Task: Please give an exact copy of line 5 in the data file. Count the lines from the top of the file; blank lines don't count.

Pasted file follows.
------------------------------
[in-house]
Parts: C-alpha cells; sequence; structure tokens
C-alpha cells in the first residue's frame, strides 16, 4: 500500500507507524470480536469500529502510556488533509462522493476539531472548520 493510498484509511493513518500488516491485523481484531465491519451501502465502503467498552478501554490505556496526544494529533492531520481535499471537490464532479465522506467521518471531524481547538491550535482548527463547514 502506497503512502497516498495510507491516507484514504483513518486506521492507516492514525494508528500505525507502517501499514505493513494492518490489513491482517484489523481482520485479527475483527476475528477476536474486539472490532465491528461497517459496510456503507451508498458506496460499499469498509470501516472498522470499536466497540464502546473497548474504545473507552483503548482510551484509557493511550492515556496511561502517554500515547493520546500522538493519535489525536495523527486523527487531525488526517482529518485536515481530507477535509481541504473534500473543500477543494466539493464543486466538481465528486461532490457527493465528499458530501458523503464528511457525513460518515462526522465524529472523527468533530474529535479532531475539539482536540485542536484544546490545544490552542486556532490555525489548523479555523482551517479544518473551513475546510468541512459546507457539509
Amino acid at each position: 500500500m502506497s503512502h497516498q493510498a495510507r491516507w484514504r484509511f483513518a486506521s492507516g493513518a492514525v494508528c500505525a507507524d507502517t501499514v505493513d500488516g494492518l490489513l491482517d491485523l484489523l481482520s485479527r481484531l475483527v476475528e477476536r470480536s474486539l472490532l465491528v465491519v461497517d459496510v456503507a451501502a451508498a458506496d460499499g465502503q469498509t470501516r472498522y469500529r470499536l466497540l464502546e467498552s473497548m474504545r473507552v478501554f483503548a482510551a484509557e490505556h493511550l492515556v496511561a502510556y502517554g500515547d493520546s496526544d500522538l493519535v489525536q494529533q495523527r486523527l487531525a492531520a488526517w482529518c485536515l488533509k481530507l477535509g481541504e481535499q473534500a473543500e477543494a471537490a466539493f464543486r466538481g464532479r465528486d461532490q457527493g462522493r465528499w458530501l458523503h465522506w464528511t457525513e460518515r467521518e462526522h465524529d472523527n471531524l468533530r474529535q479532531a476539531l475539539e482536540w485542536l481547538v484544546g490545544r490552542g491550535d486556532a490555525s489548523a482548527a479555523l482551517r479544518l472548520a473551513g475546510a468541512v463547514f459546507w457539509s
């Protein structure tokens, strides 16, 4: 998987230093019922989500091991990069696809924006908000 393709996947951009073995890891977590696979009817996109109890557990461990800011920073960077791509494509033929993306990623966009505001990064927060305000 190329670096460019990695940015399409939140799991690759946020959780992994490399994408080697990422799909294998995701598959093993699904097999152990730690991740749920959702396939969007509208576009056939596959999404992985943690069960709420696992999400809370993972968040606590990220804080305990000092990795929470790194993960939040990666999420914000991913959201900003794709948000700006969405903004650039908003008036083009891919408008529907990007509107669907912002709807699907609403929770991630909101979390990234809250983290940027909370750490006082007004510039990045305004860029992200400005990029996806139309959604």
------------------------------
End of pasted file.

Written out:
């Protein structure tokens, strides 16, 4: 998987230093019922989500091991990069696809924006908000 393709996947951009073995890891977590696979009817996109109890557990461990800011920073960077791509494509033929993306990623966009505001990064927060305000 190329670096460019990695940015399409939140799991690759946020959780992994490399994408080697990422799909294998995701598959093993699904097999152990730690991740749920959702396939969007509208576009056939596959999404992985943690069960709420696992999400809370993972968040606590990220804080305990000092990795929470790194993960939040990666999420914000991913959201900003794709948000700006969405903004650039908003008036083009891919408008529907990007509107669907912002709807699907609403929770991630909101979390990234809250983290940027909370750490006082007004510039990045305004860029992200400005990029996806139309959604």